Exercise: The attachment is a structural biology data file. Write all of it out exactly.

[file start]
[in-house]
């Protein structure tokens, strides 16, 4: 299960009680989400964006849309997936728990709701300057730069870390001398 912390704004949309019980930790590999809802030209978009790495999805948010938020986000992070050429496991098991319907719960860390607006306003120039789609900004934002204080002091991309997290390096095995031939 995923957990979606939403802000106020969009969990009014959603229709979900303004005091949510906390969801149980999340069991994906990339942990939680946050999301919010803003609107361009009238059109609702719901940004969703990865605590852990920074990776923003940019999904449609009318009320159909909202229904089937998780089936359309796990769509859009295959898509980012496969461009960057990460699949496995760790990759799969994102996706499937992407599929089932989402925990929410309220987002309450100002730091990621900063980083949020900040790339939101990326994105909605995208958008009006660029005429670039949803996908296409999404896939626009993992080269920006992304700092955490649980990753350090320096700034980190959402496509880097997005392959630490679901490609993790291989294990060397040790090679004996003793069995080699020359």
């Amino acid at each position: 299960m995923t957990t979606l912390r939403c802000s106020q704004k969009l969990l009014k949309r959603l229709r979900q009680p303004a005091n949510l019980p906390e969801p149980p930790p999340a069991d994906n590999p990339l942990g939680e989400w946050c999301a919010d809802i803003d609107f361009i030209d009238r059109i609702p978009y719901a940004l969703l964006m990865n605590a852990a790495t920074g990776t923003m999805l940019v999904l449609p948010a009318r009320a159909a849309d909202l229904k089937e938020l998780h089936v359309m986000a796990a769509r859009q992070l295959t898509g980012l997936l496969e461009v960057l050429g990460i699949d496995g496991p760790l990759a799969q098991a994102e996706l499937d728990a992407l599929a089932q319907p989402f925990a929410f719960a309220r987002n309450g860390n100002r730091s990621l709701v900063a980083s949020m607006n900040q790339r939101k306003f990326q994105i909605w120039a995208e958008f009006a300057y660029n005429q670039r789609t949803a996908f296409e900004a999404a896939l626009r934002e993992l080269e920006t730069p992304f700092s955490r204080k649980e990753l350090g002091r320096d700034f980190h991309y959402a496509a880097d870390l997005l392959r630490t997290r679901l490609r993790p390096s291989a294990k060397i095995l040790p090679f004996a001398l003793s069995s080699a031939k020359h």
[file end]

[in-house]
């Protein structure tokens, strides 16, 4: 299960009680989400964006849309997936728990709701300057730069870390001398 912390704004949309019980930790590999809802030209978009790495999805948010938020986000992070050429496991098991319907719960860390607006306003120039789609900004934002204080002091991309997290390096095995031939 995923957990979606939403802000106020969009969990009014959603229709979900303004005091949510906390969801149980999340069991994906990339942990939680946050999301919010803003609107361009009238059109609702719901940004969703990865605590852990920074990776923003940019999904449609009318009320159909909202229904089937998780089936359309796990769509859009295959898509980012496969461009960057990460699949496995760790990759799969994102996706499937992407599929089932989402925990929410309220987002309450100002730091990621900063980083949020900040790339939101990326994105909605995208958008009006660029005429670039949803996908296409999404896939626009993992080269920006992304700092955490649980990753350090320096700034980190959402496509880097997005392959630490679901490609993790291989294990060397040790090679004996003793069995080699020359």
């Amino acid at each position: 299960m995923t957990t979606l912390r939403c802000s106020q704004k969009l969990l009014k949309r959603l229709r979900q009680p303004a005091n949510l019980p906390e969801p149980p930790p999340a069991d994906n590999p990339l942990g939680e989400w946050c999301a919010d809802i803003d609107f361009i030209d009238r059109i609702p978009y719901a940004l969703l964006m990865n605590a852990a790495t920074g990776t923003m999805l940019v999904l449609p948010a009318r009320a159909a849309d909202l229904k089937e938020l998780h089936v359309m986000a796990a769509r859009q992070l295959t898509g980012l997936l496969e461009v960057l050429g990460i699949d496995g496991p760790l990759a799969q098991a994102e996706l499937d728990a992407l599929a089932q319907p989402f925990a929410f719960a309220r987002n309450g860390n100002r730091s990621l709701v900063a980083s949020m607006n900040q790339r939101k306003f990326q994105i909605w120039a995208e958008f009006a300057y660029n005429q670039r789609t949803a996908f296409e900004a999404a896939l626009r934002e993992l080269e920006t730069p992304f700092s955490r204080k649980e990753l350090g002091r320096d700034f980190h991309y959402a496509a880097d870390l997005l392959r630490t997290r679901l490609r993790p390096s291989a294990k060397i095995l040790p090679f004996a001398l003793s069995s080699a031939k020359h």